Women for Change Find It In Obama, Not McCain

If you compare the records of Barack Obama and John McCain, it’s clear that Barack Obama stands with women on the issues that are important to them: equal pay for equal work, the right to choose, comprehensive health care reform. Examples, as received from the Obama campaign, below:

  • Economy: John McCain believes “we’ve made great progress economically” under George Bush. Yet, unemployment is at a 5 year high, home values are plummeting, and working age family incomes have dropped $2000. For good reason, American women believe that John McCain doesn’t understand their struggle to make ends meet. He showers corporations with almost $2 trillion in new tax breaks, but offers no tax relief to 101 million households, including 72% of households here in Colorado. While Americans can barely afford a tank of gas, he’ll give billions in tax breaks to Big Oil. Barack Obama will bring the change we need by reversing the policies of the last eight years and rebuilding an economy that works for the middle class. He’ll break the grip of the special interests, and put the middle class first by giving a permanent tax break of up to $1,000 to 95 percent of hard working Americans, including 2.3 million Colorado households. Under Barack Obama’s plan middle class families will face the lowest income tax rates in over 50 years. And overall taxes will be below what they were under Ronald Reagan. Barack Obama will create jobs by ending tax breaks for companies that ship jobs overseas, and cutting taxes for small businesses investments and companies that create jobs in America. And, he’ll raise the minimum wage to $9.50 an hour by 2011, and ensure the minimum wage rises each year to keep up with rising costs, giving 8 million women nationally and nearly a hundred thousand women in Colorado a well-deserved raise.
  • Choice: In what should serve as a wakeup call to the McCain campaign, John McCain was booed by the largely female audience on “The View” when he said ‘I believe Roe v Wade was a very bad decision, it was a bad decision.’ The audience, in fact, reflected the wider opinion of women across the country. Sixty-two percent of women believe that Roe should not be over-turned, compared to only 30% who do, according to a July 2008 poll by Hart Research. John McCain wants to overturn Roe v. Wade, a move that would make all abortions illegal. He caved to pressure from the right wing of his party by selecting a Vice Presidential nominee who is even more extreme than George W. Bush and favors taking away a woman’s right to choose – even in cases of rape and incest. While McCain voted against requiring insurance companies to provide coverage for prescription birth control, 64% believe that it is very or extremely important for the next president and Congress to expand access to contraception, according to the July Hart poll.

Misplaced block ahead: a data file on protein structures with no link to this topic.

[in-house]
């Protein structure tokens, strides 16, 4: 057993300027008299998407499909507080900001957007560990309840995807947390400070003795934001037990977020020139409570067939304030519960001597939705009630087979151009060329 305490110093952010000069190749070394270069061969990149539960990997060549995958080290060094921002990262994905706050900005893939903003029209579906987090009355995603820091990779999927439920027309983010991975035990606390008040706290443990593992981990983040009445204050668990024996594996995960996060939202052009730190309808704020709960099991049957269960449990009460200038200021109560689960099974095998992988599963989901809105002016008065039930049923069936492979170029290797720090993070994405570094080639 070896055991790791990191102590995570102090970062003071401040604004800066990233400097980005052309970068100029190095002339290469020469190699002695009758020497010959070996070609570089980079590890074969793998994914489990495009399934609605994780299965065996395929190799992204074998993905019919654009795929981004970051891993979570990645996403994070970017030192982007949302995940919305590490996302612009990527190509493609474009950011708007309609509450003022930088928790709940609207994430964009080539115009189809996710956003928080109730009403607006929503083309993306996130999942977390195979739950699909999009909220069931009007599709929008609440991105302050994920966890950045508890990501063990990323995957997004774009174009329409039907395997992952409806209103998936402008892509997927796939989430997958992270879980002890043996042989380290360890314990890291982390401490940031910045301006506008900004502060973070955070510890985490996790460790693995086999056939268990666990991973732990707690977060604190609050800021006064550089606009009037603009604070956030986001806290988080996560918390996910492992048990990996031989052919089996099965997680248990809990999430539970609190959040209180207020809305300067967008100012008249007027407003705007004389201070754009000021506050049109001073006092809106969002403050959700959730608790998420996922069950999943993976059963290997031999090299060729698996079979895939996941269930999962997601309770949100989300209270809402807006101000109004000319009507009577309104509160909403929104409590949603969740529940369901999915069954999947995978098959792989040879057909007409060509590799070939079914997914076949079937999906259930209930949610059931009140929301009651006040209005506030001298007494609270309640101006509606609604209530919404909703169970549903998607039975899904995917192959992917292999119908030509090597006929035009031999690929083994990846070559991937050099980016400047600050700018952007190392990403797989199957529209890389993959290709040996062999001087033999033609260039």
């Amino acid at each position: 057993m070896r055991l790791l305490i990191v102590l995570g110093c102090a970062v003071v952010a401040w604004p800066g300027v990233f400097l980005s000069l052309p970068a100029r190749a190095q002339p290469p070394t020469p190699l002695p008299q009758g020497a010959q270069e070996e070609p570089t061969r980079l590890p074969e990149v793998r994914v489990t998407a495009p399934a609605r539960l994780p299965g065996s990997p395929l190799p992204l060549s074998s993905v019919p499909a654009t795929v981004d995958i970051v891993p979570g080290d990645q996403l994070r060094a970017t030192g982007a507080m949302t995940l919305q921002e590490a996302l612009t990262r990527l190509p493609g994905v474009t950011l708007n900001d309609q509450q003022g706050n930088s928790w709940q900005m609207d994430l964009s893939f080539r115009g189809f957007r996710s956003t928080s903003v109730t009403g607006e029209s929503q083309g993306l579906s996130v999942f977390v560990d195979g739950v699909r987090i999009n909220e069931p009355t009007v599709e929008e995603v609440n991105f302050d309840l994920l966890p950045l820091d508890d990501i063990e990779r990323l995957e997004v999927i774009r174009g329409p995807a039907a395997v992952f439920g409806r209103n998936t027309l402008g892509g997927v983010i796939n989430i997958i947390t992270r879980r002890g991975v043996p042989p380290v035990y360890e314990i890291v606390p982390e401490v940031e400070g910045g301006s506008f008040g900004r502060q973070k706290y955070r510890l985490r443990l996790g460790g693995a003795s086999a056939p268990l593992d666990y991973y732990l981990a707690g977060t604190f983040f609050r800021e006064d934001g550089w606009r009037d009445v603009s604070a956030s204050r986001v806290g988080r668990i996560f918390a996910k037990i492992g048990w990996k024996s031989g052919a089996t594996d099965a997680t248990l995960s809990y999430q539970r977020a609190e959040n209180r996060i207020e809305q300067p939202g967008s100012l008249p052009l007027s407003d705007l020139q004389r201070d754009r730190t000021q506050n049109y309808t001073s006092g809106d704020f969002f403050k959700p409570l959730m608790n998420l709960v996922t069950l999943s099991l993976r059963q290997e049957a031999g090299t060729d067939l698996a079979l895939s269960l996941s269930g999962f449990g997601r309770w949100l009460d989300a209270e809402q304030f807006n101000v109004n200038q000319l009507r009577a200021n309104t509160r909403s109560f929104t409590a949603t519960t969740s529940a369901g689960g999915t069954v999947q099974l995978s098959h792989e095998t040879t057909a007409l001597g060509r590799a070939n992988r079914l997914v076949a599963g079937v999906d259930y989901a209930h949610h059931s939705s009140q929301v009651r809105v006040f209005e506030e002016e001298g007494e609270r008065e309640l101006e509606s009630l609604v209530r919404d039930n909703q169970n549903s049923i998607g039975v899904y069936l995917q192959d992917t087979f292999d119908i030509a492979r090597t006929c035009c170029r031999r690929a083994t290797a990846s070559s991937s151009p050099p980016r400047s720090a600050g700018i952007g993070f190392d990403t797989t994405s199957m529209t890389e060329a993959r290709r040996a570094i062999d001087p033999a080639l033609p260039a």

• Equal Pay: As the father of two young girls, Obama wants them to grow up in a nation that values their right to work, and pays them fairly for it. But even now in 2008, John McCain opposes a law that would guarantee women are paid the same as men for doing the same work. While Barack Obama was proud to cosponsor the Lilly Ledbetter Fair Pay Restoration Act, which would have reversed last year’s Supreme Court decision making it more difficult for women to challenge pay discrimination on the job, Senator McCain opposed it. He even suggested that the reason women don’t have equal pay isn’t discrimination on the job – it’s because they need more education and training. Once again, McCain has put himself on the other side of women’s strongly and widely held values. Seventy-seven percent of women say that it is very or extremely important that the next president and Congress provide women with the legal protections they need to get equal pay, according to the Hart poll.
  • Health Care: Women and families are struggling with soaring health care costs and 8 million of our nation’s children are uninsured. According to the Hart poll, 84% of women believe that it is very or extremely important for the next president and Congress to guarantee access to quality, affordable, comprehensive health care. And yet, John McCain doesn’t have a plan to insure every American—under his plan Americans will pay taxes on health care benefits for the first time ever, eroding employer-based health care that millions of Americans rely on. His plan also allows insurance companies to cherry pick their state laws, which would allow them to evade hard fought state requirements to cover preventive and prescription coverage, and provide the bare minimum coverage. It shouldn’t be surprising from the man who repeated again this week his claim that “the fundamentals of our economy are strong” and admitted last week that, “It’s easy for me to go to Washington and frankly, be somewhat divorced from the day-to-day challenges people have.”
  • Iraq: While McCain supports keeping troops in Iraq with no end in sight, an August Economist poll found that 68% of women disagree, with 54% believing that troops should leave within the next year.

According to a September poll for Emily’s List, 53% of women voters believe that Obama-Biden better understands their issues and concerns compared to 35% for McCain-Palin.

Obama and Biden have a record of fighting to provide women with the opportunities they deserve. John McCain and Sarah Palin offer nothing but more of the same.